Max Socol is an organizer and educator in North Carolina. This post is the fifth in Jewschool’s series of reflections on Judaism, Jewish identity, race and the events in Ferguson.
Moses was a murderer. How infrequently we speak of him that way. In its enormity, the decision to take the life of another person seems character-defining, yet the episode in Shemot when Moses, acting to defend an Israelite slave, kills an Egyptian slavedriver rarely comes to mind when I think of Israel’s greatest prophet.
As the turmoil over unchecked police brutality in American cities grows, I find myself confronting the raw edge of political nonviolence and political violence. I know I’m not alone. Even within the Jewish community, where so many of us (but not all of us, not by a long shot) are insulated from daily police harassment, those of us who are searching for a meaningful, moral role as allies in the struggle against racist oppression are met with competing demands that feel impossible to reconcile.

Loud voices at the street protests here in Durham call for massive public disturbance: the blocking of roads and highways, damage to property (particularly government and financial institution property), the disruption of public and private events. These same voice cry out: the police are murderers. The police are animals. There can be no dialogue with the police.
In the crowd, I fidget. Can I pretend, as the police here insist, that Chuy Huerta, hands cuffed behind his back, somehow shot himself in the mouth in the back of a police cruiser, after he had been searched for weapons? Do I believe the police when they say that they had to shoot to kill when Derek Walker, in the very spot where I am now standing at this protest, brandished a pistol? That they were “helping” a man who was threatening to kill himself…by killing him first, themselves?
In every community we can find stories like these. Cases where one must equivocate, sometimes beyond any rational standard, in order to justify a fatal encounter with police. And that’s just the deaths. Start picking at the cases of wanton physical and psychological abuse, waged ceaselessly by police in the homes and neighborhoods of the black- and brown-skinned people I am standing with now, and you could read and never stop. In your town, too.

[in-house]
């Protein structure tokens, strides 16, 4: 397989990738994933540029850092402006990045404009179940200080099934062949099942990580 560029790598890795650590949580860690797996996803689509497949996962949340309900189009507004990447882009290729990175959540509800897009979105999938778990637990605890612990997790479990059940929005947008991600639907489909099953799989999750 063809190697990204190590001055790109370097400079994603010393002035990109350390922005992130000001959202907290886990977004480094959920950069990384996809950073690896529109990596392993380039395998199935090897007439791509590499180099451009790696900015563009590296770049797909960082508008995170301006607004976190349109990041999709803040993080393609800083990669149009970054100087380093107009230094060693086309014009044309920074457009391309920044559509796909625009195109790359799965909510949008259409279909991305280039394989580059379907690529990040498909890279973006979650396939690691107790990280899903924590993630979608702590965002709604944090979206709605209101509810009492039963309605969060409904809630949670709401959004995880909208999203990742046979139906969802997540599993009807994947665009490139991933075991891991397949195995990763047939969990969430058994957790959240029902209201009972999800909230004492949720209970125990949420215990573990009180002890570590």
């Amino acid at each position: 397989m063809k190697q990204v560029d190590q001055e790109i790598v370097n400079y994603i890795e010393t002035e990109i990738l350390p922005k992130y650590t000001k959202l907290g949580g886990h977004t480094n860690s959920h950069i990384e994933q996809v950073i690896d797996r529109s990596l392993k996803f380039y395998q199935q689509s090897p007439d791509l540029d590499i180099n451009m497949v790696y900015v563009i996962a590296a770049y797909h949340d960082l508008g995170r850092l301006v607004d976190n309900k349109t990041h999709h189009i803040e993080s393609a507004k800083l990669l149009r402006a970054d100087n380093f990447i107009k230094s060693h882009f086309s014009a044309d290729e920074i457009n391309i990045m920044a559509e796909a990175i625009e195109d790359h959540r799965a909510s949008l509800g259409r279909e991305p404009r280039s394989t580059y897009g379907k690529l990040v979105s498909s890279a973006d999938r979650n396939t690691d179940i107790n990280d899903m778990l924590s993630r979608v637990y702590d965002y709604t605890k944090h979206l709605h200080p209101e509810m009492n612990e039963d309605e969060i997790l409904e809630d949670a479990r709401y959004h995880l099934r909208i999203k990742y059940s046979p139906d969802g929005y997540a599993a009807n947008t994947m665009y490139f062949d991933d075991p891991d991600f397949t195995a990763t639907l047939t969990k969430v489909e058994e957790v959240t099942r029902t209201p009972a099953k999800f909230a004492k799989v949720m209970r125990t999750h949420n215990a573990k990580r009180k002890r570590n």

And yet, and yet. Can I stand here and say that breaking the windows of that Wells Fargo is on the menu of tactical options, at this point? When those around me chant “fuck the police,” can I join them? Once upon a time, I never did, going quiet during those moments as if visiting the worship service of a different faith group, reaching for understanding while staying true to myself. Now: I don’t know anymore.
It’s not your place to question, the protest leaders say. You are white, and you fundamentally cannot understand this burden. The time has come to defer to the communities that suffer from police brutality. The time has come to bring a sense of urgency to a majority white country that has checked out of the debate even as it ruins our lives. If that means setting things on fire, so be it. The time to equivocate was before the deaths, not after.
And they’re right.
The violence and dehumanization are wrong no matter who notices, or why, my moderate Jewish friends opine. Bank windows have nothing to do with police violence. Random, passing motorists don’t deserve to be intimidated by strangers, no matter what they look like. Police are human beings, not pigs. We are all b’tzelem elohim, even those of us who are cruel. Even those of us who are murderers.
And they’re right, too, I think.
And why I feel so paralyzed, beyond these competing claims on my moral imagination, is the risk that I’ll sell out any side of this debate, any branch of my extended family, who mean so much to me: radicals, progressives, leftists, Jews, radical Jewish progressive leftists, every gradation and mixture in between. I have to speak, but speaking is choosing, and choosing is closing off, and closing off is killing, and I didn’t come here to kill. Or did I?
I’ve seen enough meetings, protests, and community events hijacked by those who speak without understanding to know that it is right, and good, for white people not to speak in certain situations. But when we are quiet, even for the best reasons, it can be hard to get our questions answered, and I overflow with questions.
When he killed the slavedriver, did Moses commit a crime? Was God angry? Was Moses ashamed? That night, and all the nights after, when he slept, did Moses dream of the man’s bloody, disfigured face as he beat him to death? What were that man’s dying words? Did he know that he was being murdered by our greatest prophet, and did that comfort him? Upset him? Or did it have no meaning?
How could it be that our tradition teaches that Moses was not allowed to enter the land because he cruelly struck a rock, but makes no mention of the person whose life he ended? How can justice emerge from any leader, or any movement, that accepts violence as a means? But how can any country that has sat back contentedly as its citizens are gunned down, with no pretense to justice, lay claim to justice in the first place? Can we be the children of Israel, the followers of Moses, if our firmest moral commitment in these times is to refusing the impassioned call of the great-grandchildren of slaves? Do we dare stake a claim to “morality” on that basis?
Can you read these words without seizing upon an excuse not to hear the outcry of your neighbors?
Can I write these words and still be your ally? And can you read these words and still believe me?
Can we see through the eyes of Moses, and the slavedriver, and the God above who was silent? Then as now?